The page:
August 15

Egg tempera on board, cm 40x40 - Italic style
THE ICONS OF BOSE, The passing of the blessed virgin Mary

The passing of the blessed virgin Mary
In the middle of August, many Eastern and Western churches commemorate the passing to heaven of Mary, the mother of Jesus

The passing of the blessed virgin Mary

In the middle of August, many Eastern and Western churches commemorate the passing to heaven of Mary, the mother of Jesus.
This feast dates back to the first millennium. Several Armenian lectionaries found in Jerusalem attest to a celebration of Mary Theotókos held on August 15; this feast arose in the fifth century, probably after the Council of Ephesus in 431. A feast called the "dormition" (koímesis) of Mary was imposed on the entire Byzantine Empire by the emperor Mauritius at the end of the sixth century. It spread to the West a few decades later, and since the eighth century it has been known as the "assumption" (assumptio) of the blessed Virgin Mary.
The apocryphal Gospels tell of Mary dying with the apostles gathered around her, and of her later appearing to them as they celebrate the Lord's Supper. These stories, together with the fact that no certain relic of Mary's body has ever been found, strongly influenced popular tradition and religious iconography, and led the church to contemplate the last moments of Mary's life on earth in the light of Christ's victory over death.
Except for the Coptic Church, which commemorates the Virgin's death and assumption on two different days, the Christian churches did not formulate teachings about Mary's death in the early centuries. In the Catholic Church, on November 1, 1950, the tradition according to which Mary was raised body and soul to the glory of heaven was proclaimed a dogma. Other churches, which do not not feel the need for a similar dogmatic definition, still celebrate the passing to heaven of Christ's mother as a way of expressing their hope that the resurrection of the body will become an eschatological reality for every human being. This future glory is prophetically anticipated in the earthly parable of the woman who is a figure of the heavenly Jerusalem.


Lord our God,
today heaven, earth and all creatures
rejoice because of the Virgin Mary,
the Lord's mother:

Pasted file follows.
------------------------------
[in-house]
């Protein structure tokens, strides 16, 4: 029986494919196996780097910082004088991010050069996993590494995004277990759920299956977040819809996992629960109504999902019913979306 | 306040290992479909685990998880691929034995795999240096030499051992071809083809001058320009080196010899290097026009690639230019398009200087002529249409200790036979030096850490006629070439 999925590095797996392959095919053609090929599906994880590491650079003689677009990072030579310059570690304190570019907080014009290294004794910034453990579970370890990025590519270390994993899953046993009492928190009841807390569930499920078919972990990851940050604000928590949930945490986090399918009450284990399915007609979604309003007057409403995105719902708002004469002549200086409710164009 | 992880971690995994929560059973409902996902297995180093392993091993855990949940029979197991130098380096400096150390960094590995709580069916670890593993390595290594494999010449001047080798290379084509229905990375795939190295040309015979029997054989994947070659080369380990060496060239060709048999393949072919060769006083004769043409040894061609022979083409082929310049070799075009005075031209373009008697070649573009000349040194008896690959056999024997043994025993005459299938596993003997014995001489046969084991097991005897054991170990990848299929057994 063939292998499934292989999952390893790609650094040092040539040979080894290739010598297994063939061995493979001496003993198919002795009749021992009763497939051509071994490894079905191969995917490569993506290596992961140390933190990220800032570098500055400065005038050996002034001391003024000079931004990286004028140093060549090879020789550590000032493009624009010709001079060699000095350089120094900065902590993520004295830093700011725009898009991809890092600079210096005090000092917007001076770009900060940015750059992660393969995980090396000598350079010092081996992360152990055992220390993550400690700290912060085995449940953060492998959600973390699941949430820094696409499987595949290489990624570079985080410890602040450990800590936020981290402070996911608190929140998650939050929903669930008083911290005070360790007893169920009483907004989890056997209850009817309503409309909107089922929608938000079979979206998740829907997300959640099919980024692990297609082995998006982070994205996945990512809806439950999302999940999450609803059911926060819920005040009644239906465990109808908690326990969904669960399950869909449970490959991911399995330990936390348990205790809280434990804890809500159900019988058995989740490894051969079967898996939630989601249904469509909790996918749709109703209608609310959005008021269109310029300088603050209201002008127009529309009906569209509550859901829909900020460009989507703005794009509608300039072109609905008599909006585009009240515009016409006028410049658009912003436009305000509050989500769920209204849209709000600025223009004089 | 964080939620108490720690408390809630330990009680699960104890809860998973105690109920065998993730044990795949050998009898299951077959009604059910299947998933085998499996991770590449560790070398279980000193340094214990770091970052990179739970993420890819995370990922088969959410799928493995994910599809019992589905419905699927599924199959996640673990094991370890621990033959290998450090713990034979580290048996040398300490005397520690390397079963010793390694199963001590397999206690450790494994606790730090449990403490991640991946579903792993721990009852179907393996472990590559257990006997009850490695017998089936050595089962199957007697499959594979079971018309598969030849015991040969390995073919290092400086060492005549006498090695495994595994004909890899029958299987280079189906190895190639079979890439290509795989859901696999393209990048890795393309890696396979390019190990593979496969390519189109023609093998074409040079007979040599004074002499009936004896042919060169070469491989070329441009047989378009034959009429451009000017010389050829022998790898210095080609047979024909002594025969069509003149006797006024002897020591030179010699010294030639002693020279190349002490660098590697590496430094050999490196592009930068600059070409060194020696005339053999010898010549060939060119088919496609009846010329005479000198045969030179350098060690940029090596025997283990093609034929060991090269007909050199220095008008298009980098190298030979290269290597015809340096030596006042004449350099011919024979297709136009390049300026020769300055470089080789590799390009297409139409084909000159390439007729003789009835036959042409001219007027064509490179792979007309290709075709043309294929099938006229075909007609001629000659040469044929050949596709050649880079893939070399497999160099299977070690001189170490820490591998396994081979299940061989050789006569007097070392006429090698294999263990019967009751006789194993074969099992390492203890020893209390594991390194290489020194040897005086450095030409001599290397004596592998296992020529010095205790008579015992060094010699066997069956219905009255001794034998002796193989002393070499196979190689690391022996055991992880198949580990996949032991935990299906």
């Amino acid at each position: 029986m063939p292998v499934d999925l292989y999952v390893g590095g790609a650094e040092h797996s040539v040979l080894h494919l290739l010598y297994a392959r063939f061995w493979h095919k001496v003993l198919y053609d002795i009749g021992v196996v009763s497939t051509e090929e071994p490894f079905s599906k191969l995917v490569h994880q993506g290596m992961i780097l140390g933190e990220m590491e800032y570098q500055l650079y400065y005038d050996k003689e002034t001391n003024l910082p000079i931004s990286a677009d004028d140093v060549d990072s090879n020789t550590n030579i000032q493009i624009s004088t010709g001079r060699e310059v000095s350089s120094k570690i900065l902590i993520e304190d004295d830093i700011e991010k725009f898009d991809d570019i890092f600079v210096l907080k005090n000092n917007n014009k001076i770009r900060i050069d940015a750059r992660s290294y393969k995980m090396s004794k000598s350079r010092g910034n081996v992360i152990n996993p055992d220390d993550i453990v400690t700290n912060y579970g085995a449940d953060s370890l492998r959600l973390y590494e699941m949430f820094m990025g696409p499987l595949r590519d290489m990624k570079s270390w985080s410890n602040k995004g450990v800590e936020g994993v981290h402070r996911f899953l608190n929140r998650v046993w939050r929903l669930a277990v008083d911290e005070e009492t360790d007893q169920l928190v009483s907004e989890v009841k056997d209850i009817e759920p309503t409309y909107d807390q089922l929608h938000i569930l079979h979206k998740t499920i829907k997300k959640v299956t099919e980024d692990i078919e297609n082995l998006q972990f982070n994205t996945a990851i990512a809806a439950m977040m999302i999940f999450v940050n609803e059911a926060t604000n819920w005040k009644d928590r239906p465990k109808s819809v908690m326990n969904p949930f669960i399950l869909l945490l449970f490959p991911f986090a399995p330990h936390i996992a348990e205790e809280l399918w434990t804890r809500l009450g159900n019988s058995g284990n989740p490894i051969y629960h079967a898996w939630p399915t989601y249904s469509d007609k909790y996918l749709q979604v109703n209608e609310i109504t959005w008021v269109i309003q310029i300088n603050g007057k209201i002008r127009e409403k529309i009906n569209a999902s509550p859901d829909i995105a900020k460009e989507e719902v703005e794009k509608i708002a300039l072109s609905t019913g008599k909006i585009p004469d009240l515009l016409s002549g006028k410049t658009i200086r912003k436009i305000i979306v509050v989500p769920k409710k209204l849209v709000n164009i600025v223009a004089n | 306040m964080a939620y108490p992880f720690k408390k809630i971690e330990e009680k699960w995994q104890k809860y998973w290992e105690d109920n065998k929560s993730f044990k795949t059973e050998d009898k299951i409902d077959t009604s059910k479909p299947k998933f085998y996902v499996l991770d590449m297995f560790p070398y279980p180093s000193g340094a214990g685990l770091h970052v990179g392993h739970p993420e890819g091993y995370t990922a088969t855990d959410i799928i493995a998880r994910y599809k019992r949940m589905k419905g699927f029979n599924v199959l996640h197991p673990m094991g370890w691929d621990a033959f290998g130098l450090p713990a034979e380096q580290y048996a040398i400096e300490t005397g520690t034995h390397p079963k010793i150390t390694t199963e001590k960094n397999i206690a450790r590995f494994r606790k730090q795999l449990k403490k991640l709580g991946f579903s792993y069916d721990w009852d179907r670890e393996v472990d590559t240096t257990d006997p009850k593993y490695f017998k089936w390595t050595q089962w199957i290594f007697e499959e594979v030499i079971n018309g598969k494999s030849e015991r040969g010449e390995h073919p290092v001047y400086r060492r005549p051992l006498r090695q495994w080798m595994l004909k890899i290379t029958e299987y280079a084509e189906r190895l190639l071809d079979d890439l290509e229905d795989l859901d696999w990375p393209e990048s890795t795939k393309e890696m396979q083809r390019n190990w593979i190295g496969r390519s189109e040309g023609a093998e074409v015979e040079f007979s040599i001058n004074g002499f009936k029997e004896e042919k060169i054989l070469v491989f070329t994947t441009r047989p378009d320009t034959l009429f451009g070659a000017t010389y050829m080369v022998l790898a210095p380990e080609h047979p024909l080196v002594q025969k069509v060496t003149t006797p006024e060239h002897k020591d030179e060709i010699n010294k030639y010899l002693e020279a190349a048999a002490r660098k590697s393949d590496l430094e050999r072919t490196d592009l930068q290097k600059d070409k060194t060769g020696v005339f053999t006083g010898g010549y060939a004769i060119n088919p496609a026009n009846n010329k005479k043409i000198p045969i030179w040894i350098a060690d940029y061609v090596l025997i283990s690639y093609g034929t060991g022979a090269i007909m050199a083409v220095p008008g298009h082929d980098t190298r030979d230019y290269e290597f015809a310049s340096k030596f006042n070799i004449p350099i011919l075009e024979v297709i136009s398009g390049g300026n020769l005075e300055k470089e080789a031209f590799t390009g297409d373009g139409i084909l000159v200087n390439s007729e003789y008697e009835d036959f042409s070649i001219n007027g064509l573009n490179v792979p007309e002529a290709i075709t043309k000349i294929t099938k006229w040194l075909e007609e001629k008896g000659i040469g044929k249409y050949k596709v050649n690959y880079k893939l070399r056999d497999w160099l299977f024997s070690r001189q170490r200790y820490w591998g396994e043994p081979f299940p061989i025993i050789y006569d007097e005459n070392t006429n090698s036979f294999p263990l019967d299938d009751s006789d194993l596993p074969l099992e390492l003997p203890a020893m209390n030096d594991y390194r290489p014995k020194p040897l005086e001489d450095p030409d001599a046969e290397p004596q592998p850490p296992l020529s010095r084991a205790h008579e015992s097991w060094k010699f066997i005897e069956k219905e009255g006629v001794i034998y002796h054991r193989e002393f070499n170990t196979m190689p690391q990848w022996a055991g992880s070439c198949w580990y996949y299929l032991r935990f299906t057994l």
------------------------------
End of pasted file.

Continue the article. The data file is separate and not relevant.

lift our entire existence,
mind, body and spirit,
into the glory of the Resurrection
in Jesus Christ, our only Lord.

Rev 11:19; 12:1
-10 (vigil); Gen 3:15-20; 1 Cor 15:20-26; Jn 19:25-27

Basil of Moscow (1464-1552) witness

In 1552 Basil, a fool-for-Christ, died in Moscow.
Vasily Blazenny (the "Blessed One") was born in 1464 in Elokhov, near Moscow. The man who was to become Russia's most beloved fool-for-Christ lived as a vagabond, wandering the city streets naked and fearlessly performing incomprehensible acts. He destroyed goods on display at the market as a way of punishing dishonest merchants, and embraced the walls of houses in which God-fearing individuals resided. More than once, he reproved Tzar Ivan the Terrible for the unjust schemes the ruler plotted in his heart and often carried out.
Basil is the most eloquent example of what became the exclusive prerogative of Russia's fools-for-Christ, beginning in the sixteenth century: the right to chastise the powerful.
At his death he was immediately venerated and loved, so much so that the church in the Red Square, next to the Cremlin, was dedicated to him.


The blessed virgin Mary

Assumption of the blessed virgin Mary

COPTS AND ETHIOPIANS (9 misra/nahasse):
Abba Ari (3rd cent.), martyr (Coptic Church)

Hermann von Wied (d. 1552), bishop at Cologne

Assumption of the blessed virgin Mary

Dormition of our Lady the most holy Mother of God and ever virgin Mary
Basil the Fool (Russian Church)

Assumption of the blessed virgin Mary

Passing of the blessed virgin Mary

Dormition of Mary